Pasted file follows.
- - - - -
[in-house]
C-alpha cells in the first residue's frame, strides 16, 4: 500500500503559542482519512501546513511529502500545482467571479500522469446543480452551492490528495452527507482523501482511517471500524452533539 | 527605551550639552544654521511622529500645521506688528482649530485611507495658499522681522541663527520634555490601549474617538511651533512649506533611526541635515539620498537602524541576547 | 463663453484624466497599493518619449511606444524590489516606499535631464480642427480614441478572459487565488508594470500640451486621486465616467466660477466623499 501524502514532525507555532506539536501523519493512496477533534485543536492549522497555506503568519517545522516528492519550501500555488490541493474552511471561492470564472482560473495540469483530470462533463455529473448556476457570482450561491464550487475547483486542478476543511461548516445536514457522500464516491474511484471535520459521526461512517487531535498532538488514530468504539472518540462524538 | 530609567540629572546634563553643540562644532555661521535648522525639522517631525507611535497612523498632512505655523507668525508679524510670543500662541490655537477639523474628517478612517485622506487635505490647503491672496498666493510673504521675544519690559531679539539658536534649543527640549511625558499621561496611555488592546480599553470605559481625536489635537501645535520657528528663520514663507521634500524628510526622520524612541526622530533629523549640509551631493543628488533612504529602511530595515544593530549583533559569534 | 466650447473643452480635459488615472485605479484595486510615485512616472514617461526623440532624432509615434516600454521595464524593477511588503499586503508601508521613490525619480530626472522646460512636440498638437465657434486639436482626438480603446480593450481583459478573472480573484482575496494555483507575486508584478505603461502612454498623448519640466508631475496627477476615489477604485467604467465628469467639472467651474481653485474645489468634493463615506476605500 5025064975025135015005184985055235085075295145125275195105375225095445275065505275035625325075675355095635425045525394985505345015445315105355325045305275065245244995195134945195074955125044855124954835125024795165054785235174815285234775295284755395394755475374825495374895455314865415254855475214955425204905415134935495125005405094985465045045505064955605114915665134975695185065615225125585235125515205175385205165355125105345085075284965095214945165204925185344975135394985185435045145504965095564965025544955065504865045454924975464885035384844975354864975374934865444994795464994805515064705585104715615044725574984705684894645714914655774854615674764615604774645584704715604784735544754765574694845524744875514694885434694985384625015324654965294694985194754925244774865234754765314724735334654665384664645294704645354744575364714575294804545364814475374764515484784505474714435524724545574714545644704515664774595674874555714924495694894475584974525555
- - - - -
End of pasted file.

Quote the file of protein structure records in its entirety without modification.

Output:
[in-house]
C-alpha cells in the first residue's frame, strides 16, 4: 500500500503559542482519512501546513511529502500545482467571479500522469446543480452551492490528495452527507482523501482511517471500524452533539 | 527605551550639552544654521511622529500645521506688528482649530485611507495658499522681522541663527520634555490601549474617538511651533512649506533611526541635515539620498537602524541576547 | 463663453484624466497599493518619449511606444524590489516606499535631464480642427480614441478572459487565488508594470500640451486621486465616467466660477466623499 501524502514532525507555532506539536501523519493512496477533534485543536492549522497555506503568519517545522516528492519550501500555488490541493474552511471561492470564472482560473495540469483530470462533463455529473448556476457570482450561491464550487475547483486542478476543511461548516445536514457522500464516491474511484471535520459521526461512517487531535498532538488514530468504539472518540462524538 | 530609567540629572546634563553643540562644532555661521535648522525639522517631525507611535497612523498632512505655523507668525508679524510670543500662541490655537477639523474628517478612517485622506487635505490647503491672496498666493510673504521675544519690559531679539539658536534649543527640549511625558499621561496611555488592546480599553470605559481625536489635537501645535520657528528663520514663507521634500524628510526622520524612541526622530533629523549640509551631493543628488533612504529602511530595515544593530549583533559569534 | 466650447473643452480635459488615472485605479484595486510615485512616472514617461526623440532624432509615434516600454521595464524593477511588503499586503508601508521613490525619480530626472522646460512636440498638437465657434486639436482626438480603446480593450481583459478573472480573484482575496494555483507575486508584478505603461502612454498623448519640466508631475496627477476615489477604485467604467465628469467639472467651474481653485474645489468634493463615506476605500 5025064975025135015005184985055235085075295145125275195105375225095445275065505275035625325075675355095635425045525394985505345015445315105355325045305275065245244995195134945195074955125044855124954835125024795165054785235174815285234775295284755395394755475374825495374895455314865415254855475214955425204905415134935495125005405094985465045045505064955605114915665134975695185065615225125585235125515205175385205165355125105345085075284965095214945165204925185344975135394985185435045145504965095564965025544955065504865045454924975464885035384844975354864975374934865444994795464994805515064705585104715615044725574984705684894645714914655774854615674764615604774645584704715604784735544754765574694845524744875514694885434694985384625015324654965294694985194754925244774865234754765314724735334654665384664645294704645354744575364714575294804545364814475374764515484784505474714435524724545574714545644704515664774595674874555714924495694894475584974525555